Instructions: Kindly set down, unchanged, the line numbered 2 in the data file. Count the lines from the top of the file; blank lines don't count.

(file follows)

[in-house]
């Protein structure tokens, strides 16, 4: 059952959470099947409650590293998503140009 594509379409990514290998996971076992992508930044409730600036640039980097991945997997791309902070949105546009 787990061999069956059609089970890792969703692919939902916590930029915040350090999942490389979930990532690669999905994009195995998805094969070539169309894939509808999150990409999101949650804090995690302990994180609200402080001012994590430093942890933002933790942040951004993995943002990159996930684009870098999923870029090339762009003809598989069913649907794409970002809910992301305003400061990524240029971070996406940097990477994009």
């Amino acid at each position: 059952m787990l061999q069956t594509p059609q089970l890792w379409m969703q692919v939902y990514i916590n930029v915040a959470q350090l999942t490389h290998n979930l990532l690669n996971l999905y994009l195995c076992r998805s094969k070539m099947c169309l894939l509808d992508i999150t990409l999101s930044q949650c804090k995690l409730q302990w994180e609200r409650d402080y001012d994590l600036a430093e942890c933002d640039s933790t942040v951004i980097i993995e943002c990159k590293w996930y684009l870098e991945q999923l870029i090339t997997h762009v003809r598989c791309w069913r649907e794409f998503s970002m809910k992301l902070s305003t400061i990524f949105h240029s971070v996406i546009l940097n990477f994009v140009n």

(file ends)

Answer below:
């Protein structure tokens, strides 16, 4: 059952959470099947409650590293998503140009 594509379409990514290998996971076992992508930044409730600036640039980097991945997997791309902070949105546009 787990061999069956059609089970890792969703692919939902916590930029915040350090999942490389979930990532690669999905994009195995998805094969070539169309894939509808999150990409999101949650804090995690302990994180609200402080001012994590430093942890933002933790942040951004993995943002990159996930684009870098999923870029090339762009003809598989069913649907794409970002809910992301305003400061990524240029971070996406940097990477994009």